Fennel, Fennel.

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Has fennel crossed your kitchen threshold yet? If you’ve never tried fennel, it helps to know that it’s used as an herb as frequently as a vegetable. It is very aromatic, with a slightly sweet, little-bit-spicy licorice flavor. The super versatile bulb is shredded to make salads and side dishes, braised with chicken or fish for heartier dinners, and pureed into soups and sauces. I’ve even had fennel ice cream, and it was quite wonderful.

The stalks resemble celery stalks in texture and crunch, so you can add them raw to green salads or cook them down as you would an onion into quick stir-fries, pastas, or braises. Toss them into the roasting pan when you’re roasting the fennel bulbs.

As for those fronds? They have a mild licorice flavors, but because they’re so delicate and beautiful they’re most often used for garnish. As long as you chop them away from the stalks and keep them in an airtight container, they should last about a week in the refrigerator, so you can continue sprinkling them on salads, finished vegetable dishes, or just about anywhere you find could use some color and bright flavor.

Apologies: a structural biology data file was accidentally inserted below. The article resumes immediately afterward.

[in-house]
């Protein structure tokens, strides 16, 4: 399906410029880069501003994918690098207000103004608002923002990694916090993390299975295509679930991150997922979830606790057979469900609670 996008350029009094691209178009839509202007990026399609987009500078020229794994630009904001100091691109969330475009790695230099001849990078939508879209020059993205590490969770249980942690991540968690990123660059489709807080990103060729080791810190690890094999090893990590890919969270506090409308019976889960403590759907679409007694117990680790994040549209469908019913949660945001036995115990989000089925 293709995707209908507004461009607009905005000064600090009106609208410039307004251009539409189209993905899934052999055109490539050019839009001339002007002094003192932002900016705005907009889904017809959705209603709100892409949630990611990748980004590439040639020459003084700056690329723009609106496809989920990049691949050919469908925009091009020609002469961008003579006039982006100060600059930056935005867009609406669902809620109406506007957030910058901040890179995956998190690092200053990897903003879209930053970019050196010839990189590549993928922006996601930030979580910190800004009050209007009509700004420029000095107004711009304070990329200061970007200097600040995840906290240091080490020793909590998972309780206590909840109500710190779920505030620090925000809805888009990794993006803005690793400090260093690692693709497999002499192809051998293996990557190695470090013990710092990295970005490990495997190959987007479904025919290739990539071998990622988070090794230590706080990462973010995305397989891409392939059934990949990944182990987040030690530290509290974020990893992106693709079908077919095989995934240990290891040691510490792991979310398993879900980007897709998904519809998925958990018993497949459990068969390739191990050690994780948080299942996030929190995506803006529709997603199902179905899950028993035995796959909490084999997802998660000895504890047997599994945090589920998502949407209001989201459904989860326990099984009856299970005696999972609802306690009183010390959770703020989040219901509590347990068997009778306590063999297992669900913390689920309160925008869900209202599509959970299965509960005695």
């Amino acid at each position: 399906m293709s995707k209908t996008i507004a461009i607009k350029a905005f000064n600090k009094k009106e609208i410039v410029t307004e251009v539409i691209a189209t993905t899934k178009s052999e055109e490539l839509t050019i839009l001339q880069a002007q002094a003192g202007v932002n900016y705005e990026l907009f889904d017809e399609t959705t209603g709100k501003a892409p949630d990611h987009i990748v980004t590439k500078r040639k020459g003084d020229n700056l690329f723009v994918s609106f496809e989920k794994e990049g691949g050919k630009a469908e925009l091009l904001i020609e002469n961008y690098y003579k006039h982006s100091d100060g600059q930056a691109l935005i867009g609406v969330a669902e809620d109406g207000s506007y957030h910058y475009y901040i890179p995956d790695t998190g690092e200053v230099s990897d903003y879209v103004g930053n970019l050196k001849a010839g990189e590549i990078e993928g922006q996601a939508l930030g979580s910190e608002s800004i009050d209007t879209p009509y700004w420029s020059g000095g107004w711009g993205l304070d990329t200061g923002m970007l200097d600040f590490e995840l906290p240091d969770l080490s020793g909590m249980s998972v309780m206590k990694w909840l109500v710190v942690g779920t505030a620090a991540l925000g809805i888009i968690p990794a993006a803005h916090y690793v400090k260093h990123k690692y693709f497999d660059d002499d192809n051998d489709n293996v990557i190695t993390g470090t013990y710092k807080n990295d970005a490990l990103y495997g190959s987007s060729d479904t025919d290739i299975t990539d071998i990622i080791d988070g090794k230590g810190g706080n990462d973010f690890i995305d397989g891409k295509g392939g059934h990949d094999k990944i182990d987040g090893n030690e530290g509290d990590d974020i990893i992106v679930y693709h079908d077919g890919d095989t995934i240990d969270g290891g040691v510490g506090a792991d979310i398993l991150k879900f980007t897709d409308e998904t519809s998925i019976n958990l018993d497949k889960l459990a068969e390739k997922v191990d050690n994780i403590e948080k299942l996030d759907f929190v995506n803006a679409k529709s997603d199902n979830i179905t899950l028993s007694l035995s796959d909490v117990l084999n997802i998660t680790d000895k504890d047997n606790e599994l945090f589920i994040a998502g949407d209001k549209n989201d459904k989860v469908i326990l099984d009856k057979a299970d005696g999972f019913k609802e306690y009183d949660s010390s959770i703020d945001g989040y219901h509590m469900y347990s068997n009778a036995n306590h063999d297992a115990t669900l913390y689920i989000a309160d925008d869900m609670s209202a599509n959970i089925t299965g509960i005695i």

Many restaurants and fennel-loving home cooks these days are actually using all of the fennel when preparing dishes β€” chopping the stalks up finely and adding them to the dish itself and using the leaves as garnish. I hate wasting in general, but I especially hate wasting beautiful produce so I was heartened to see ways in which all of the fennel head is entirely edible and, I’m happy to report, quite delicious.

Keep in mind, if the flavor of fennel is too much for you try cooking it instead of eating it raw. Cooked fennel has a much milder flavor profile.

2 Comments Add yours

  1. justchunty says:

    Thanks for this article. Fennel is on my list of vegetables to try this month. You have given me some tips on preparing it.

    Like

    1. Holly says:

      Excellent! My pleasure. I hope you enjoy it. Fennel is truly a unique experience.

      Like

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